Reviewby Rebecca Silverman,
Hiroaki Samura's Emerald and Other Stories
In this collection of short works, two women in the old west outsmart the men in their lives, schoolgirls chatter about everyday life, a mangaka lives a dream, and a young girl finds a strange new life in post-World War 1 Europe, along with several other stories.
Some might find it strange that the author of Blade of the Immortal has a deft hand with tales about high school girls talking about nothing in particular or tender emotional tales of life in post-World War 1 Europe, but Hiroaki Samura proves that he is an adept at these and other topics in this recent offering from Dark Horse. Originally titled Sister Generator in Japan, Hiroaki Samura's Emerald consists of a combination of short-shorts and longer, more involved pieces that cover a wide range of topics and styles, all held together by Samura's delicate yet gritty artwork and subtle depth of emotion.
The title story is an easy standout, although it is not actually the strongest in the book. A Western in the style of Charles Portis' True Grit, it follows two seemingly disparate stories about an outlaw woman named Rosalie and the daughter of a rancher named Sara. Between them Sara and Rosalie must face down men who would do them harm (this is more of a danger to Sara) using their wits when the men would use their guns. The way the threads of the tale come together is both impressive and interesting, as is Samura's message about brains over brawn. The bleak feel of the setting helps to set the mood and overall it seems as if this story would have been right at home in a pulp magazine in the 1950s.
Despite its top billing, however, it is not the story that sticks with the reader the longest. That honor goes to “Brigitte's Dinner,” a strange, sad little tale about a young girl starving on the streets on Europe in 1919. When she is picked up by a stranger, there seems to be cause for alarm, and Samura keeps us guessing for most of the story as to what will become of Brigitte. Ultimately the story takes on a folkloric quality about kindnesses, relationships, and what is worth living for. While it appears that there is no way that it could possibly work out, Samura handles the story gently, carefully guiding the characters towards resolution, with the last two pages being especially well done. Many of the same techniques are used, both in text and image, as in “Emerald,” but the result is a more moving story. Possibly this is simply due to the difference in genre; in any event, “Brigitte's Dinner” strikes a note that is difficult to forget.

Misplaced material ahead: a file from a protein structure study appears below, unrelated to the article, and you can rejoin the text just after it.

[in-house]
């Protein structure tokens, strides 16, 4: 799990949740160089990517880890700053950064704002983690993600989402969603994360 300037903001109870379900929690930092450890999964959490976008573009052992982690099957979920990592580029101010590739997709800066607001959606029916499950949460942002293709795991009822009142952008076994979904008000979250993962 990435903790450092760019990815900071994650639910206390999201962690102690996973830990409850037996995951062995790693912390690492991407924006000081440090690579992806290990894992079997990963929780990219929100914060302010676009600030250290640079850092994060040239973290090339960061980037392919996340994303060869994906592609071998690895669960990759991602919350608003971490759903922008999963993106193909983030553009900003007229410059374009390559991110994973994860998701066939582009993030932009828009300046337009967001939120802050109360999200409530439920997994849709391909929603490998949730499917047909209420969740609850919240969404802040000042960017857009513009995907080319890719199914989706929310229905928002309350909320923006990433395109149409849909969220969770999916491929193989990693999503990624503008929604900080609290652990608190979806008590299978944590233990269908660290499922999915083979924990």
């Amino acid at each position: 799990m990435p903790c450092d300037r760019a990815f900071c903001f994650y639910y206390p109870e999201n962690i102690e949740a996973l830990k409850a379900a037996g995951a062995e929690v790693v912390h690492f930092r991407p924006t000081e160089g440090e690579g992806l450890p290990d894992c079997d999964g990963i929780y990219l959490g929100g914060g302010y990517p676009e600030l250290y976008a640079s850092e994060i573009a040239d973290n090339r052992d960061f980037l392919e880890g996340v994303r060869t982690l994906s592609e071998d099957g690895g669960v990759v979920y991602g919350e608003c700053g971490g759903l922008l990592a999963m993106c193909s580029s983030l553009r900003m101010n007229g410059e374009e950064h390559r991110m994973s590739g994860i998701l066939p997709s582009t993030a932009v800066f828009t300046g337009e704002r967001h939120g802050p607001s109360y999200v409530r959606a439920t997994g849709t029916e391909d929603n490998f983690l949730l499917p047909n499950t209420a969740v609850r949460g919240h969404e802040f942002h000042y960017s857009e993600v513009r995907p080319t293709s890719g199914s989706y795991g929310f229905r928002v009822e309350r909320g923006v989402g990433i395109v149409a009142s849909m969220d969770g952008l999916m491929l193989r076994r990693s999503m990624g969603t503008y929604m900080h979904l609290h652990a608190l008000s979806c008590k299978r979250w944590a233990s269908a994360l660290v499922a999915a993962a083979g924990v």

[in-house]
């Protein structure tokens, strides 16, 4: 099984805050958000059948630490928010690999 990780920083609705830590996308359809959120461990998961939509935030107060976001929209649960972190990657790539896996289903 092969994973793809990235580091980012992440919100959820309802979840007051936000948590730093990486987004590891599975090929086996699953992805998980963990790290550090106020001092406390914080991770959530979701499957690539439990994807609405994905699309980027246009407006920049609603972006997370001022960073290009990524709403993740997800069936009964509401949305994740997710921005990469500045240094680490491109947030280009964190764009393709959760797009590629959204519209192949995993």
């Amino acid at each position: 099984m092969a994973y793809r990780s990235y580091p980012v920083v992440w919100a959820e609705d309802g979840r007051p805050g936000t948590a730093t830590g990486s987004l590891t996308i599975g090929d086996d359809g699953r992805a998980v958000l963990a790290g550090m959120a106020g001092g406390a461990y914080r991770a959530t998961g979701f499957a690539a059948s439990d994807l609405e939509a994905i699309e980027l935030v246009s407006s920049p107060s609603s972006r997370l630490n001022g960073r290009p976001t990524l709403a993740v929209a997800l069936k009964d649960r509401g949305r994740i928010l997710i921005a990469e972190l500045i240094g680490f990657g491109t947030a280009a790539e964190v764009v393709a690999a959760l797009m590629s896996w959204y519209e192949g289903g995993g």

The bulk of Emerald is made up of lighter fare, including an eight part mini-series called “The Uniforms Stay On.” These short chapters follow Niuko and Sachi (and occasionally Limi) as they wander around in their school uniforms and talk about Stuff. Their topics range from Korean cultural invasion to moe to food additives to starting a band with a slight edge of self-awareness that gives the stories a bit of a satiric feel. The girls at several points make comments about being in a manga or writing to the publisher, which could have been overly cute but manage to come off as merely amusing. While there isn't much that is remarkable about these stories, they are still fun to read, provided that you do not do so in one big chunk. Other lighter stories include an autobiographical mahjong story, some loose illustrations, and a story about a less than adept love song.
The book is rounded out by two stranger tales that do not fit comfortably into any specific genre. “The Kusein Family's Grandest Show” is an uncomfortable piece about a troubled father/daughter relationship with strong S&M themes that treads close to ground some readers may recognize from the 2012 anime Sankarea. It is mixed with elements of the absurd with the end result that one doesn't quite know what to think. The same holds true for “Shizuru Cinema,” a story that is both about the “what was” and “what might have been” in a man's life. It's abrupt tonal shift three-quarters of the way through brings it down, but it is nonetheless a strangely fascinating piece.
Perhaps “strangely fascinating” is the best way to describe Samura's book. It has no real unifying themes or features other than Samura's art, which can get crowded at times, but it is consistently worth reading. Dark Horse's translation is nicely readable (though it lacks any cultural notes in the end) and overall Emerald makes for a unique reading experience. So whether you are a fan of Hiroaki Samura's work, a fan of seinen manga in general, or just looking for something a little off the beaten path of English language releases, Emerald is a volume that is worth checking out.
Overall : B+
Story : B+
Art : B+
+ Both “Emerald” and “Brigitte's Dinner” are especially well done, there's a little bit of everything in the book, making it far from a homogeneous read.
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